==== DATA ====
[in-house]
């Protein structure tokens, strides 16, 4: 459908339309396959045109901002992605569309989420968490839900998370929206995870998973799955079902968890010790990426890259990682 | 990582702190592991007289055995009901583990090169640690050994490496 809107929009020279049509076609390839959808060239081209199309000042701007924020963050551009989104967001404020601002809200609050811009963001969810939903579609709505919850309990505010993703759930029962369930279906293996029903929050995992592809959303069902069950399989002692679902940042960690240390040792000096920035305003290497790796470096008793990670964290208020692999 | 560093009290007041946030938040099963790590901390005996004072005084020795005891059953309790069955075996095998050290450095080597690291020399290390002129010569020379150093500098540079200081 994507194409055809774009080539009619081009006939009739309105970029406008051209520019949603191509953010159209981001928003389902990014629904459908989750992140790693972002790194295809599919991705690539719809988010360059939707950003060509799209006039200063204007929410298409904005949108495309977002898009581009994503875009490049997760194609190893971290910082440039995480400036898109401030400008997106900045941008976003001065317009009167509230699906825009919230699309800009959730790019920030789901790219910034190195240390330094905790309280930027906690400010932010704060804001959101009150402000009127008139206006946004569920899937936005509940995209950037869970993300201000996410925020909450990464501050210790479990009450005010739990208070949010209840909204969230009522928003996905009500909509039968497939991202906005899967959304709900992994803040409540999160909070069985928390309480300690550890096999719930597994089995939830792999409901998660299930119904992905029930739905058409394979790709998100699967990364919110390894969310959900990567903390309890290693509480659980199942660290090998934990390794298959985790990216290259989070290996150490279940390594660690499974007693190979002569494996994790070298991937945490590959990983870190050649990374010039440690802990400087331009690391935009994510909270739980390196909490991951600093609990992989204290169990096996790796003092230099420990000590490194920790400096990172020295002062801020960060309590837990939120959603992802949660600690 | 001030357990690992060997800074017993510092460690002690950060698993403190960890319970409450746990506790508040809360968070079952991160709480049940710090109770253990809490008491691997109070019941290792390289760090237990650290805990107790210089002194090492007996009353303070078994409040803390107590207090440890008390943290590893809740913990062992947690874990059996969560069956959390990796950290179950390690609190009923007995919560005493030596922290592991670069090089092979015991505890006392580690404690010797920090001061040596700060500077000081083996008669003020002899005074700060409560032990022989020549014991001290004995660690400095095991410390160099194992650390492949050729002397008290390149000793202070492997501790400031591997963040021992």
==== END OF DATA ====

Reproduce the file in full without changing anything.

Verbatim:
[in-house]
């Protein structure tokens, strides 16, 4: 459908339309396959045109901002992605569309989420968490839900998370929206995870998973799955079902968890010790990426890259990682 | 990582702190592991007289055995009901583990090169640690050994490496 809107929009020279049509076609390839959808060239081209199309000042701007924020963050551009989104967001404020601002809200609050811009963001969810939903579609709505919850309990505010993703759930029962369930279906293996029903929050995992592809959303069902069950399989002692679902940042960690240390040792000096920035305003290497790796470096008793990670964290208020692999 | 560093009290007041946030938040099963790590901390005996004072005084020795005891059953309790069955075996095998050290450095080597690291020399290390002129010569020379150093500098540079200081 994507194409055809774009080539009619081009006939009739309105970029406008051209520019949603191509953010159209981001928003389902990014629904459908989750992140790693972002790194295809599919991705690539719809988010360059939707950003060509799209006039200063204007929410298409904005949108495309977002898009581009994503875009490049997760194609190893971290910082440039995480400036898109401030400008997106900045941008976003001065317009009167509230699906825009919230699309800009959730790019920030789901790219910034190195240390330094905790309280930027906690400010932010704060804001959101009150402000009127008139206006946004569920899937936005509940995209950037869970993300201000996410925020909450990464501050210790479990009450005010739990208070949010209840909204969230009522928003996905009500909509039968497939991202906005899967959304709900992994803040409540999160909070069985928390309480300690550890096999719930597994089995939830792999409901998660299930119904992905029930739905058409394979790709998100699967990364919110390894969310959900990567903390309890290693509480659980199942660290090998934990390794298959985790990216290259989070290996150490279940390594660690499974007693190979002569494996994790070298991937945490590959990983870190050649990374010039440690802990400087331009690391935009994510909270739980390196909490991951600093609990992989204290169990096996790796003092230099420990000590490194920790400096990172020295002062801020960060309590837990939120959603992802949660600690 | 001030357990690992060997800074017993510092460690002690950060698993403190960890319970409450746990506790508040809360968070079952991160709480049940710090109770253990809490008491691997109070019941290792390289760090237990650290805990107790210089002194090492007996009353303070078994409040803390107590207090440890008390943290590893809740913990062992947690874990059996969560069956959390990796950290179950390690609190009923007995919560005493030596922290592991670069090089092979015991505890006392580690404690010797920090001061040596700060500077000081083996008669003020002899005074700060409560032990022989020549014991001290004995660690400095095991410390160099194992650390492949050729002397008290390149000793202070492997501790400031591997963040021992």